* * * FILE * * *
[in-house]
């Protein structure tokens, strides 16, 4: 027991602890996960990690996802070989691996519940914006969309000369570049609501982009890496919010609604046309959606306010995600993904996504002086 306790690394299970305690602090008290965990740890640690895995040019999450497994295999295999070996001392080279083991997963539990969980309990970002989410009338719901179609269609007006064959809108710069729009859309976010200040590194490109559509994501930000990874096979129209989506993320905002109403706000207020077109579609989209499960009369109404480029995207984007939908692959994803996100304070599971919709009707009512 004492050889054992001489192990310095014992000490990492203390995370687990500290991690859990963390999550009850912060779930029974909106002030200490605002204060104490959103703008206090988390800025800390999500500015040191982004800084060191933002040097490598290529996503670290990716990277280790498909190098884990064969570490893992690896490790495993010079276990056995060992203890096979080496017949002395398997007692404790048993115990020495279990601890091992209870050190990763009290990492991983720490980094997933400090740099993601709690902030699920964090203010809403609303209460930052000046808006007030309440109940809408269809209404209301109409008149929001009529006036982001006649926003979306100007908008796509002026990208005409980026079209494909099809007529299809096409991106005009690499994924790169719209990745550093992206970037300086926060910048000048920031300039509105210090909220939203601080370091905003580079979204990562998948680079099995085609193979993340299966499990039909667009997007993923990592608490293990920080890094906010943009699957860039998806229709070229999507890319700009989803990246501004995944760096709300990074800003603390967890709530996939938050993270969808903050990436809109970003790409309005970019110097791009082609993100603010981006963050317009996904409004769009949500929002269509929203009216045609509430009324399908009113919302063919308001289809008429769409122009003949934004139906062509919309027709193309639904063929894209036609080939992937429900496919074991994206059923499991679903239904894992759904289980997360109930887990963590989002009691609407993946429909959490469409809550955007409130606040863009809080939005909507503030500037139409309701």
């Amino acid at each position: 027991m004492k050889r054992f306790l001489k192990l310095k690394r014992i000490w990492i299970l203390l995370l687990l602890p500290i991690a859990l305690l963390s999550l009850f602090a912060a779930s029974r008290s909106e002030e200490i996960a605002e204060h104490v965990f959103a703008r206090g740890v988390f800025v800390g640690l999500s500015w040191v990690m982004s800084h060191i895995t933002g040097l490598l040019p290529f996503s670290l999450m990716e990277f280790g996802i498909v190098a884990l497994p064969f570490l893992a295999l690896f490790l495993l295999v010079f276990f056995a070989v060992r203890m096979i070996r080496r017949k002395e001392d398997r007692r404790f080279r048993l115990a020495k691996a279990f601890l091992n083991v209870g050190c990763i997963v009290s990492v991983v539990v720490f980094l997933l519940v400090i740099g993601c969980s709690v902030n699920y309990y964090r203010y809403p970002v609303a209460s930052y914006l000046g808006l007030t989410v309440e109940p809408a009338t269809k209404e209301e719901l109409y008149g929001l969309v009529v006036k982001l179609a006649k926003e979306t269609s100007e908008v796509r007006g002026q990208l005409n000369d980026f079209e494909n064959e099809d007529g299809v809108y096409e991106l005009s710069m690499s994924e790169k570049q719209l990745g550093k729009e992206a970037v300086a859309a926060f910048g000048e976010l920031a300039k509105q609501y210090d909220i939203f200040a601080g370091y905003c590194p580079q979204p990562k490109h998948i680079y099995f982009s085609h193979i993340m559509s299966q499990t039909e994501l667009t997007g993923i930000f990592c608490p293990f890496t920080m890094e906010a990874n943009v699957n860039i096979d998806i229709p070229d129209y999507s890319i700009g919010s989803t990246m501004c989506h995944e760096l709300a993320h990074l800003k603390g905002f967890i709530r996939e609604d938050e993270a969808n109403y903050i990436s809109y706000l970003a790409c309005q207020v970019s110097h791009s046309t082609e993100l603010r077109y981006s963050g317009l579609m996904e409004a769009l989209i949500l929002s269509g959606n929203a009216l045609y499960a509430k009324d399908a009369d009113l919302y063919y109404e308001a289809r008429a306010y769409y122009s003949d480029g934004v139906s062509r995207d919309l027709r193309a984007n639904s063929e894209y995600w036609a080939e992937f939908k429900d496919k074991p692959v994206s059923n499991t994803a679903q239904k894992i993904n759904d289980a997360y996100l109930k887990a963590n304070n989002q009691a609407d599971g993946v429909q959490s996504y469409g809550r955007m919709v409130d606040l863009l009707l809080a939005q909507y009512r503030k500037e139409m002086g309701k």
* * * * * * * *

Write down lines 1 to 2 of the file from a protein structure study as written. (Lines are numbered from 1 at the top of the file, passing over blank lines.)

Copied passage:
[in-house]
């Protein structure tokens, strides 16, 4: 027991602890996960990690996802070989691996519940914006969309000369570049609501982009890496919010609604046309959606306010995600993904996504002086 306790690394299970305690602090008290965990740890640690895995040019999450497994295999295999070996001392080279083991997963539990969980309990970002989410009338719901179609269609007006064959809108710069729009859309976010200040590194490109559509994501930000990874096979129209989506993320905002109403706000207020077109579609989209499960009369109404480029995207984007939908692959994803996100304070599971919709009707009512 004492050889054992001489192990310095014992000490990492203390995370687990500290991690859990963390999550009850912060779930029974909106002030200490605002204060104490959103703008206090988390800025800390999500500015040191982004800084060191933002040097490598290529996503670290990716990277280790498909190098884990064969570490893992690896490790495993010079276990056995060992203890096979080496017949002395398997007692404790048993115990020495279990601890091992209870050190990763009290990492991983720490980094997933400090740099993601709690902030699920964090203010809403609303209460930052000046808006007030309440109940809408269809209404209301109409008149929001009529006036982001006649926003979306100007908008796509002026990208005409980026079209494909099809007529299809096409991106005009690499994924790169719209990745550093992206970037300086926060910048000048920031300039509105210090909220939203601080370091905003580079979204990562998948680079099995085609193979993340299966499990039909667009997007993923990592608490293990920080890094906010943009699957860039998806229709070229999507890319700009989803990246501004995944760096709300990074800003603390967890709530996939938050993270969808903050990436809109970003790409309005970019110097791009082609993100603010981006963050317009996904409004769009949500929002269509929203009216045609509430009324399908009113919302063919308001289809008429769409122009003949934004139906062509919309027709193309639904063929894209036609080939992937429900496919074991994206059923499991679903239904894992759904289980997360109930887990963590989002009691609407993946429909959490469409809550955007409130606040863009809080939005909507503030500037139409309701």